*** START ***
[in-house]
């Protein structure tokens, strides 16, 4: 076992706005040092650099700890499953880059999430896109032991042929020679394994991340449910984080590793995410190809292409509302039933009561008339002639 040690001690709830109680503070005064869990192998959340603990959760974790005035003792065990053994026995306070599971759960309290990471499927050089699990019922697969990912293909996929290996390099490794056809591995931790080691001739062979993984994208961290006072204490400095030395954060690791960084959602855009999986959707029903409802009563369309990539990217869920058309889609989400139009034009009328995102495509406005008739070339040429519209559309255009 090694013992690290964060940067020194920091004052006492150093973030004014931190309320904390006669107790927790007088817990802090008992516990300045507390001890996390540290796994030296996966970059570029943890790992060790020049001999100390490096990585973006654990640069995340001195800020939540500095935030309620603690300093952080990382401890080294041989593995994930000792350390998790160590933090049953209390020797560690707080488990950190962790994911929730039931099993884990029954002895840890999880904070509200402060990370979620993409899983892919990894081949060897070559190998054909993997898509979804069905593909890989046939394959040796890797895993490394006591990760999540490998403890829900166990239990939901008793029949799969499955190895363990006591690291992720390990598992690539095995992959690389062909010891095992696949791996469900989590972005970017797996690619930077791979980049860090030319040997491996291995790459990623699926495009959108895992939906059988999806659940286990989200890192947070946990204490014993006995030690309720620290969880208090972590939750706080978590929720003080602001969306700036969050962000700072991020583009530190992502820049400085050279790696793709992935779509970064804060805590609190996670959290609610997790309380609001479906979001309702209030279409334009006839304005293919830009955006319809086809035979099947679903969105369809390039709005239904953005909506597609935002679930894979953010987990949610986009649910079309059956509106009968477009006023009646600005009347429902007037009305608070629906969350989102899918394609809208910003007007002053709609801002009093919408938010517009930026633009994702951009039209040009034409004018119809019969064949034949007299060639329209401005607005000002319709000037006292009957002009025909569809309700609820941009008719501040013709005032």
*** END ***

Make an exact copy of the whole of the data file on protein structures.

[in-house]
């Protein structure tokens, strides 16, 4: 076992706005040092650099700890499953880059999430896109032991042929020679394994991340449910984080590793995410190809292409509302039933009561008339002639 040690001690709830109680503070005064869990192998959340603990959760974790005035003792065990053994026995306070599971759960309290990471499927050089699990019922697969990912293909996929290996390099490794056809591995931790080691001739062979993984994208961290006072204490400095030395954060690791960084959602855009999986959707029903409802009563369309990539990217869920058309889609989400139009034009009328995102495509406005008739070339040429519209559309255009 090694013992690290964060940067020194920091004052006492150093973030004014931190309320904390006669107790927790007088817990802090008992516990300045507390001890996390540290796994030296996966970059570029943890790992060790020049001999100390490096990585973006654990640069995340001195800020939540500095935030309620603690300093952080990382401890080294041989593995994930000792350390998790160590933090049953209390020797560690707080488990950190962790994911929730039931099993884990029954002895840890999880904070509200402060990370979620993409899983892919990894081949060897070559190998054909993997898509979804069905593909890989046939394959040796890797895993490394006591990760999540490998403890829900166990239990939901008793029949799969499955190895363990006591690291992720390990598992690539095995992959690389062909010891095992696949791996469900989590972005970017797996690619930077791979980049860090030319040997491996291995790459990623699926495009959108895992939906059988999806659940286990989200890192947070946990204490014993006995030690309720620290969880208090972590939750706080978590929720003080602001969306700036969050962000700072991020583009530190992502820049400085050279790696793709992935779509970064804060805590609190996670959290609610997790309380609001479906979001309702209030279409334009006839304005293919830009955006319809086809035979099947679903969105369809390039709005239904953005909506597609935002679930894979953010987990949610986009649910079309059956509106009968477009006023009646600005009347429902007037009305608070629906969350989102899918394609809208910003007007002053709609801002009093919408938010517009930026633009994702951009039209040009034409004018119809019969064949034949007299060639329209401005607005000002319709000037006292009957002009025909569809309700609820941009008719501040013709005032």